Studio 54 founder Mark Fleischman's wife Mimi reveals icon's FINAL WORDS

The wife of the former owner of NYC nightclub Studio 54 revealed her husband found religion just before dying at a Swiss suicide clinic on July 13


                            Studio 54 founder Mark Fleischman's wife Mimi reveals icon's FINAL WORDS
Mimi Fleischman was with her husband Mark as he ended his life in Switzerland (Vince Bucci/Getty Images and video screenshot/The New York Post)
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Late Mark Fleischman, 82, the king of 1980s nightlife and the former owner of the nightclub Studio 54, spent $15,000 booking a first-class, one-way flight to Zurich, home of the famed Dignitas suicide clinic. After two years of battling an illness that doctors haven't been able to diagnose - but which he claims left him unable to move unaided - Fleischman drank a lethal dose of barbiturates to end his life.

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“I can’t walk, my speech is f–ked up and I can’t do anything for myself. My wife helps me get into bed and I can’t dress or put on my shoes. I am taking a gentle way out. It is the easiest way out for me", Fleischman told The New York Post in June when he was confined to his wheelchair. Fleischman's wife of 27 years, Mimi Fleischman, told the Post it was a surreal experience as he took the sodium pentothal. ''We looked at each other like, 'This is crazy in a way.' My feeling was, 'Wow. I can't believe this is happening,''' she said.

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Fleischman's wife stated that while her husband never wavered in his desire to commit assisted suicide, she did notice changes in him near the end. ''Mark used to not believe in God at all. He was a complete Atheist,' she said. 'He started to believe in God during the last few weeks. I believe in God…''. ''Mark came to believe that there is life after death. He made a change in his belief system about the continuation of existence,'' she added. Fleischman kept a hand on her husband's knee as he drank chocolate and a sweet drink to wash down the bitter drug.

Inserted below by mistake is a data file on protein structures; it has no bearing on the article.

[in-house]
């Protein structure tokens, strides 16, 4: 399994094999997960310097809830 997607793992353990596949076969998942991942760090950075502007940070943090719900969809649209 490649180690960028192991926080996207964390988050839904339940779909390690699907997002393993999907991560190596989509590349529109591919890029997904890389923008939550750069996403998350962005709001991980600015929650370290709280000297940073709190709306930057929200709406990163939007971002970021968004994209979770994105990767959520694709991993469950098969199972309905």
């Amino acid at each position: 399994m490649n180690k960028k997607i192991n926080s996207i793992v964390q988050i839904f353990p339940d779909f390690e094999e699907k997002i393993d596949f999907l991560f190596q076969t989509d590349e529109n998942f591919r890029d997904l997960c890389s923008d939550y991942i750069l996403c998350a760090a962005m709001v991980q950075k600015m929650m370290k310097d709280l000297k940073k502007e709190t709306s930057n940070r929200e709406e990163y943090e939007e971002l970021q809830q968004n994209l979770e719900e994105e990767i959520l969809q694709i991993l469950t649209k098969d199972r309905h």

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''Then, a minute later, he looked around and said, "I don't feel anything." I think it was a throwback to his drug-taking days. Three or four minutes later, he was asleep." Mimi mentioned that the change of faith in Fleischman did not change his heart regarding his death. "There was always the option that he would change his mind; but in reality, it was the opposite,'' Mimi said. ''But by the time we got on the plane to Zurich, he was adamant. He made a decision and this was what he wanted to do, even as friends read about Mark and asked him not to do it. But Mark wanted to die on his own terms''. Mimi Fleischman said they traveled to Switzerland last Sunday, July 11 to head to Dignitas, saying they ''had a little fun'' and enjoyed a movie en route to his suicide.

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''It didn't feel like we were going to the end of the world, which, literally, we were,'' she said. Once in Switzerland, the process involved ensuring that Fleischman was acting of his own volition. ''Yes,'' he said, choosing to stay in his wheelchair. ''I am ready to drink this.'' Mimi remained at the side of her husband of 27 years as he fell asleep for good.

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“I stayed for another hour, to be with him,” she said. “I had all the mixed feelings. There was happiness for him that he could do it and that I could support him. I touched Mark. I realized that I am not going to touch him again. These were the last touches.” Mimi finally left for a hotel near the airport, expecting to fly home one day later. Fleischman's body will be cremated in Switzerland and forwarded to her in California. Recalling her final moments with Mark, she said: “I didn’t cry. I was overwhelmed and relieved that he is free.”

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If you or someone you know is considering suicide, please contact the National Suicide Hotline at 1-800-273-TALK (8255).